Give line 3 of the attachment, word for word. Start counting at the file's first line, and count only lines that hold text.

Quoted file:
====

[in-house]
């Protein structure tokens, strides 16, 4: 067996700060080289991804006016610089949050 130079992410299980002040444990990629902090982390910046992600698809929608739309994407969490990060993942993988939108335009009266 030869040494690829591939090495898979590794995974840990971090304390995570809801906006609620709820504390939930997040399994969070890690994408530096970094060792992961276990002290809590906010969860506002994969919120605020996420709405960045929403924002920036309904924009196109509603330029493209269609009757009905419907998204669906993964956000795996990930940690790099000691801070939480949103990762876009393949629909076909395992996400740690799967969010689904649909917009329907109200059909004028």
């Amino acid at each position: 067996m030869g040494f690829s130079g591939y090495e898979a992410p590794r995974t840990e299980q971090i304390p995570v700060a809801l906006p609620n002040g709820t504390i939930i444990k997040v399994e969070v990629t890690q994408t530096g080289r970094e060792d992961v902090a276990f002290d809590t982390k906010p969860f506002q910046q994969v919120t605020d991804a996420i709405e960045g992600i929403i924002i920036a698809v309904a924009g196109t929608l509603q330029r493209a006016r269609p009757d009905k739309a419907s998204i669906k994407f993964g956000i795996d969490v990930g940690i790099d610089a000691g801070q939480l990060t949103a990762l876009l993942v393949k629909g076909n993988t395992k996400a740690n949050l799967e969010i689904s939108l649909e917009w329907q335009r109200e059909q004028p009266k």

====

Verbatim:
């Amino acid at each position: 067996m030869g040494f690829s130079g591939y090495e898979a992410p590794r995974t840990e299980q971090i304390p995570v700060a809801l906006p609620n002040g709820t504390i939930i444990k997040v399994e969070v990629t890690q994408t530096g080289r970094e060792d992961v902090a276990f002290d809590t982390k906010p969860f506002q910046q994969v919120t605020d991804a996420i709405e960045g992600i929403i924002i920036a698809v309904a924009g196109t929608l509603q330029r493209a006016r269609p009757d009905k739309a419907s998204i669906k994407f993964g956000i795996d969490v990930g940690i790099d610089a000691g801070q939480l990060t949103a990762l876009l993942v393949k629909g076909n993988t395992k996400a740690n949050l799967e969010i689904s939108l649909e917009w329907q335009r109200e059909q004028p009266k």